In the showroom, a 100-in. plasma screen portrays happy drivers cruising through beautiful forests, safely navigating slick roads and putting an SUV through its paces.
In the café as customers consider their purchase or wait for servicing, they can have a snack as two 42-in. plasma screens keep their attention. And if a restroom stop is in order … well the video screens are smaller there.
Rockland Toyota owner Neil Kupperman says that a goal in building his new 44,000-sq.-ft. facility in Nyack, NY, was to make it visually different from the competition.
“I wanted to create a bigger than life feeling so people would remember us,” he says.
If the monitors in the restroom stalls give them something to talk about, “all the better.”
The idea is the brainchild of Kupperrman's son, Evan, who first came across the multi-screen concept at ESPN Zone in New York City. He became convinced of its usefulness as an in-house dealership marketing tool when he later saw a product demonstration on a 42” screen in the local Home Depot Expo.
Kupperman says the strategically placed TV monitors reinforce the Rockland Toyota brand and, in a subtle way, sell services. One phone call allows him to change messages to, say, a promotion on a new loan rate or a deal on a new vehicle.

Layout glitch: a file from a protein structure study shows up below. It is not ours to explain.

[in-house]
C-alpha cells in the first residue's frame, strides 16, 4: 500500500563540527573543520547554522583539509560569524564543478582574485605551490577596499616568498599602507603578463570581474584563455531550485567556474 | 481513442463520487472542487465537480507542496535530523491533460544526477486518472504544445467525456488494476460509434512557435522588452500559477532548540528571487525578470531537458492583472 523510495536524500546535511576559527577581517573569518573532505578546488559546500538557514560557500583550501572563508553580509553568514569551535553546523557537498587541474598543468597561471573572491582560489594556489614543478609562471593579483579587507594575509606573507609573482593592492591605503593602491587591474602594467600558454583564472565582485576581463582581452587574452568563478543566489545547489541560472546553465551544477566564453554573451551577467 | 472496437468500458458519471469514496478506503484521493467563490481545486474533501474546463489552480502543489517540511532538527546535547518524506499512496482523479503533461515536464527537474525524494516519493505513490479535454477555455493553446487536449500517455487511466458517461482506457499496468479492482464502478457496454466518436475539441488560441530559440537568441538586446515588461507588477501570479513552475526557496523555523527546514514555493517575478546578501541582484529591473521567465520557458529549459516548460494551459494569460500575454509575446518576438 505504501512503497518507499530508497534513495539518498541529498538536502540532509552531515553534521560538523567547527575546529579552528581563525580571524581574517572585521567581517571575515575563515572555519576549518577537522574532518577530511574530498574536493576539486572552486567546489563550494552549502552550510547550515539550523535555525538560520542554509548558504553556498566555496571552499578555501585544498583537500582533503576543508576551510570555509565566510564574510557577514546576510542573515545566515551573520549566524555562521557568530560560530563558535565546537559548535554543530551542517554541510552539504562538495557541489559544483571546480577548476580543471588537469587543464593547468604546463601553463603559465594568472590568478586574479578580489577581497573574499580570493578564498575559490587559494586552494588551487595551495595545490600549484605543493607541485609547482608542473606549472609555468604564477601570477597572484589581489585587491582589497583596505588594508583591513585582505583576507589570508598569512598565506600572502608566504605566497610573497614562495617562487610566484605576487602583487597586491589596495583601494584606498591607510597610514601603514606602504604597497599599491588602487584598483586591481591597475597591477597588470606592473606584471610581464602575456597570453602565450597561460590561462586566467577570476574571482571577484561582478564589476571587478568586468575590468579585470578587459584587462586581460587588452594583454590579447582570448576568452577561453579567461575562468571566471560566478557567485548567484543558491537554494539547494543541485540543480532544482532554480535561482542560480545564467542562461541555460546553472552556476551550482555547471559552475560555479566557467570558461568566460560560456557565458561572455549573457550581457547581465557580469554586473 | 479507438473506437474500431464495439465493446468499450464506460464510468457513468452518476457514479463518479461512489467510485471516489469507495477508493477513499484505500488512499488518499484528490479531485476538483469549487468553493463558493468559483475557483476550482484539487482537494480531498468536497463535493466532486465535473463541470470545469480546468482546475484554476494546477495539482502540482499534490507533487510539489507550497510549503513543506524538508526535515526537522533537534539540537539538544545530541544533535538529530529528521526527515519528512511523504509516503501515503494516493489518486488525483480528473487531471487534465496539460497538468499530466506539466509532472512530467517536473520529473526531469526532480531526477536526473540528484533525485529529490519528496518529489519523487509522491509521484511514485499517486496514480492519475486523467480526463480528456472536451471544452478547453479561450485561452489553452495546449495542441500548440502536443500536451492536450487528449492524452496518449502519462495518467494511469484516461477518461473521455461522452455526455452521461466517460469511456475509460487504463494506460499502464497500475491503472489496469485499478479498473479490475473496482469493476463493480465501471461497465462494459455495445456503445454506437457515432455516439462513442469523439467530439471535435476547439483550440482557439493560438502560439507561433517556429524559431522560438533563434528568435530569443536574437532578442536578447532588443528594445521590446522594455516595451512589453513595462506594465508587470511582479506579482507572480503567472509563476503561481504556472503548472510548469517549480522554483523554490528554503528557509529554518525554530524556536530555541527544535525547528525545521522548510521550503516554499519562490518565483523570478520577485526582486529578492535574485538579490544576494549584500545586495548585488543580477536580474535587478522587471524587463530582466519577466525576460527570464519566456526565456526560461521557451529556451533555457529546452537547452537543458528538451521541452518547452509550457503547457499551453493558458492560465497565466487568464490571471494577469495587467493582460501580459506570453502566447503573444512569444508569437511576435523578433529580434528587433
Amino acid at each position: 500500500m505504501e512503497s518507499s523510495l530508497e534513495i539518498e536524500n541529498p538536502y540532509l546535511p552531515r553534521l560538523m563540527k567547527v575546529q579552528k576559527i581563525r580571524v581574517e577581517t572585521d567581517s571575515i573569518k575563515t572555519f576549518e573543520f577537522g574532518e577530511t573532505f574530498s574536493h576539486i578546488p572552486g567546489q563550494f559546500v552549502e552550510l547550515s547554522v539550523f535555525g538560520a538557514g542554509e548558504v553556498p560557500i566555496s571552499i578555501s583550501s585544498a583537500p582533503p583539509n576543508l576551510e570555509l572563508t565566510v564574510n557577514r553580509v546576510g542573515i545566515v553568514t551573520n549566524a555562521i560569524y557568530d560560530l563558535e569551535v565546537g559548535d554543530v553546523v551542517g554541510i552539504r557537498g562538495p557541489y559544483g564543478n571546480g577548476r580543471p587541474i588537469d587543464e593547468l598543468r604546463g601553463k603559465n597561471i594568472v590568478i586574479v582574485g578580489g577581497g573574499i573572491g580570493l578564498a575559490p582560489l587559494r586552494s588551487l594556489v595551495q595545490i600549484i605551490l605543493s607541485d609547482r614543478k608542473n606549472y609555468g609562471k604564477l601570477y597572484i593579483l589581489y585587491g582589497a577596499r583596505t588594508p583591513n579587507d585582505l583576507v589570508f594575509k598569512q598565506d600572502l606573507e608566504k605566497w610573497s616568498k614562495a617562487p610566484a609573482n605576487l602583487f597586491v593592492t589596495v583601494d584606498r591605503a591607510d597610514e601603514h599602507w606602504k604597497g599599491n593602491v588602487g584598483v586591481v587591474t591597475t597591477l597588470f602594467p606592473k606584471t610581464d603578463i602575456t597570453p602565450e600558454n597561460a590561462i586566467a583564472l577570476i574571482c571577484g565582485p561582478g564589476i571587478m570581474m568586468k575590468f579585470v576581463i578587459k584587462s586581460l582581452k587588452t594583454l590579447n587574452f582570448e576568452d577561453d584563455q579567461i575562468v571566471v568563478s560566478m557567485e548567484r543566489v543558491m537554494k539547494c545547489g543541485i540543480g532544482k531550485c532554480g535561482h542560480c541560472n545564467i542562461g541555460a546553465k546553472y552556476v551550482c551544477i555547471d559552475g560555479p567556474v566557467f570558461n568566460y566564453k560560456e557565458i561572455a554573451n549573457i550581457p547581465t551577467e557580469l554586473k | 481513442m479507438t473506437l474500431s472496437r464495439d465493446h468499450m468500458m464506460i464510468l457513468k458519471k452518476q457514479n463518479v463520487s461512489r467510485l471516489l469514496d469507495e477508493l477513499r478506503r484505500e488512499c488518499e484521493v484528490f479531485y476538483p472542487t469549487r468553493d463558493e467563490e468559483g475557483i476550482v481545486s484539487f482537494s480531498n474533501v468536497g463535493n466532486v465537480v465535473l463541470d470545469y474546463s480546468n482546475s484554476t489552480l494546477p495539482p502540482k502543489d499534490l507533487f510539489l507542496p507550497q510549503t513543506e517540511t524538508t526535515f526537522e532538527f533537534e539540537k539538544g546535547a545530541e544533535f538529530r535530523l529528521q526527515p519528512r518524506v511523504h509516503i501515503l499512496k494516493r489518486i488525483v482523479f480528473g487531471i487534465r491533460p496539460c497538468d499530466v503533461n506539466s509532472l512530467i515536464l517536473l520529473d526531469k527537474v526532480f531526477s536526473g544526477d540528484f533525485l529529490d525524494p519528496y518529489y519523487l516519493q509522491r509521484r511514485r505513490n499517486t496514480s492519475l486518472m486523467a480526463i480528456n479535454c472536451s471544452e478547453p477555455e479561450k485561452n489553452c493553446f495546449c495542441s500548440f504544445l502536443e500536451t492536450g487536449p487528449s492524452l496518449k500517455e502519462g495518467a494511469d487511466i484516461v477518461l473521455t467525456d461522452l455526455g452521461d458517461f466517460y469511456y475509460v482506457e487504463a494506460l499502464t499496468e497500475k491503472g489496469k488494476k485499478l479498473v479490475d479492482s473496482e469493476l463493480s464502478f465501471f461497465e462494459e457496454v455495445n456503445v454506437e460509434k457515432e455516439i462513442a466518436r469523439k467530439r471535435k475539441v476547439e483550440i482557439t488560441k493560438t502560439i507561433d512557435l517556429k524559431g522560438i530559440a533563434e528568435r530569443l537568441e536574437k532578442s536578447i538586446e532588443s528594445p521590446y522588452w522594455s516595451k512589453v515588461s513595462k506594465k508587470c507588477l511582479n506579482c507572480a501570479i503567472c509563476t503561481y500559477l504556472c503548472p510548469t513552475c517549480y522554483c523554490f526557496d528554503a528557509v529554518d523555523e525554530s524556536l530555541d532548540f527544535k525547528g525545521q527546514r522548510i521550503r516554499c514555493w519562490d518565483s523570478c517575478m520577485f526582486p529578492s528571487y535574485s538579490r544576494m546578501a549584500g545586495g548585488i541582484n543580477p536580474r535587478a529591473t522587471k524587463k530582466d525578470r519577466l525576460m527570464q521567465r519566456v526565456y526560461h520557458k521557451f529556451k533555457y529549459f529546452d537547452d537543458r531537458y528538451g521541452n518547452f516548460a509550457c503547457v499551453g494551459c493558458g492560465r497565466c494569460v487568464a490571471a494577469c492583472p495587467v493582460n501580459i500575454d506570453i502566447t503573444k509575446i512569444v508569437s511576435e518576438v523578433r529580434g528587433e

The screens can be split into eight different sections for as many messages. Along the bottom is another customer service: a scroll tells service customers how much longer it will be before their car is ready.
The content, created by Captive Audience with footage from Toyota, intersperses shots of fun and exciting driving with news and information from the dealership.
There are reminders about service and pitches for the Toyota branded products which are sold in the on-site boutique.
Kupperman specifically added a café to keep customers around.
“Our old showroom wasn't really conducive to having customers wait, so we always offered to give them a lift home,” he says. “But the biggest request we had was to take them someplace to eat. So, we installed a café.”
Although the showroom has only just opened, Kupperman says the response has been enthusiastic in the weeks since the lights — and TV screens — were flicked on.
When the showroom is closed at night, the 100-in. plasma can be seen from outside the building selling Toyotas and Rockland Toyota as the sales force sleeps.